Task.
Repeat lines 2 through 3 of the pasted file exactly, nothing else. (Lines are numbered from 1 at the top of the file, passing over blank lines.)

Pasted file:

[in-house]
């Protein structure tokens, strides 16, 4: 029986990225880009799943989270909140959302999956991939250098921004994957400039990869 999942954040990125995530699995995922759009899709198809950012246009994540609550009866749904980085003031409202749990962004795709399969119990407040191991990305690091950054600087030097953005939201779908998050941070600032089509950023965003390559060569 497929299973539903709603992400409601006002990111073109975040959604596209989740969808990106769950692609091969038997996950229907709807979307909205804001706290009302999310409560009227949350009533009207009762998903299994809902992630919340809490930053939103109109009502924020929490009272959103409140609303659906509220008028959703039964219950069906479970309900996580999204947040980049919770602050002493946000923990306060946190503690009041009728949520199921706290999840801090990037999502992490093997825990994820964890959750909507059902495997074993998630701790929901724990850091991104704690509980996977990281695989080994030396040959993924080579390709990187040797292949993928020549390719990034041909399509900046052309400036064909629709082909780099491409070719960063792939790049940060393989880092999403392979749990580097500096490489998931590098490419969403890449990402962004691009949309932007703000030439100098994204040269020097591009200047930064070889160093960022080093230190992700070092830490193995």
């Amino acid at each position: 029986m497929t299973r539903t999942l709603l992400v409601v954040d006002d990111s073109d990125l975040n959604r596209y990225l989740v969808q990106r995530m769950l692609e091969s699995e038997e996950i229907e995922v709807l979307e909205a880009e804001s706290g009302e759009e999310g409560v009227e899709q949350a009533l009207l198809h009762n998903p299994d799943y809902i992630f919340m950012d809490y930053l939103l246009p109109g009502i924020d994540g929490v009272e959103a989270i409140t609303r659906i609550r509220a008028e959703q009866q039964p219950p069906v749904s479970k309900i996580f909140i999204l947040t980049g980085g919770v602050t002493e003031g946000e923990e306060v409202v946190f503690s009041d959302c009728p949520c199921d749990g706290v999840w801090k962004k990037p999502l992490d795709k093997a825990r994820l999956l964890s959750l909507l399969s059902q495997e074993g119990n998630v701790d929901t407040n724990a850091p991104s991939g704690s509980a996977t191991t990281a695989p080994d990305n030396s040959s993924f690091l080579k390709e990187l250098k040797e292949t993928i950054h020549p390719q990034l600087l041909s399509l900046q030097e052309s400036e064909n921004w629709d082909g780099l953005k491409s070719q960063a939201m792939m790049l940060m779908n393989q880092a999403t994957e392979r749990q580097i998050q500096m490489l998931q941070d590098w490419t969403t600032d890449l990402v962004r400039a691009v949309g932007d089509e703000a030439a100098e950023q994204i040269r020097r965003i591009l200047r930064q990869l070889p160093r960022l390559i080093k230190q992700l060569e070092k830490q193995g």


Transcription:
């Protein structure tokens, strides 16, 4: 029986990225880009799943989270909140959302999956991939250098921004994957400039990869 999942954040990125995530699995995922759009899709198809950012246009994540609550009866749904980085003031409202749990962004795709399969119990407040191991990305690091950054600087030097953005939201779908998050941070600032089509950023965003390559060569 497929299973539903709603992400409601006002990111073109975040959604596209989740969808990106769950692609091969038997996950229907709807979307909205804001706290009302999310409560009227949350009533009207009762998903299994809902992630919340809490930053939103109109009502924020929490009272959103409140609303659906509220008028959703039964219950069906479970309900996580999204947040980049919770602050002493946000923990306060946190503690009041009728949520199921706290999840801090990037999502992490093997825990994820964890959750909507059902495997074993998630701790929901724990850091991104704690509980996977990281695989080994030396040959993924080579390709990187040797292949993928020549390719990034041909399509900046052309400036064909629709082909780099491409070719960063792939790049940060393989880092999403392979749990580097500096490489998931590098490419969403890449990402962004691009949309932007703000030439100098994204040269020097591009200047930064070889160093960022080093230190992700070092830490193995």
């Amino acid at each position: 029986m497929t299973r539903t999942l709603l992400v409601v954040d006002d990111s073109d990125l975040n959604r596209y990225l989740v969808q990106r995530m769950l692609e091969s699995e038997e996950i229907e995922v709807l979307e909205a880009e804001s706290g009302e759009e999310g409560v009227e899709q949350a009533l009207l198809h009762n998903p299994d799943y809902i992630f919340m950012d809490y930053l939103l246009p109109g009502i924020d994540g929490v009272e959103a989270i409140t609303r659906i609550r509220a008028e959703q009866q039964p219950p069906v749904s479970k309900i996580f909140i999204l947040t980049g980085g919770v602050t002493e003031g946000e923990e306060v409202v946190f503690s009041d959302c009728p949520c199921d749990g706290v999840w801090k962004k990037p999502l992490d795709k093997a825990r994820l999956l964890s959750l909507l399969s059902q495997e074993g119990n998630v701790d929901t407040n724990a850091p991104s991939g704690s509980a996977t191991t990281a695989p080994d990305n030396s040959s993924f690091l080579k390709e990187l250098k040797e292949t993928i950054h020549p390719q990034l600087l041909s399509l900046q030097e052309s400036e064909n921004w629709d082909g780099l953005k491409s070719q960063a939201m792939m790049l940060m779908n393989q880092a999403t994957e392979r749990q580097i998050q500096m490489l998931q941070d590098w490419t969403t600032d890449l990402v962004r400039a691009v949309g932007d089509e703000a030439a100098e950023q994204i040269r020097r965003i591009l200047r930064q990869l070889p160093r960022l390559i080093k230190q992700l060569e070092k830490q193995g």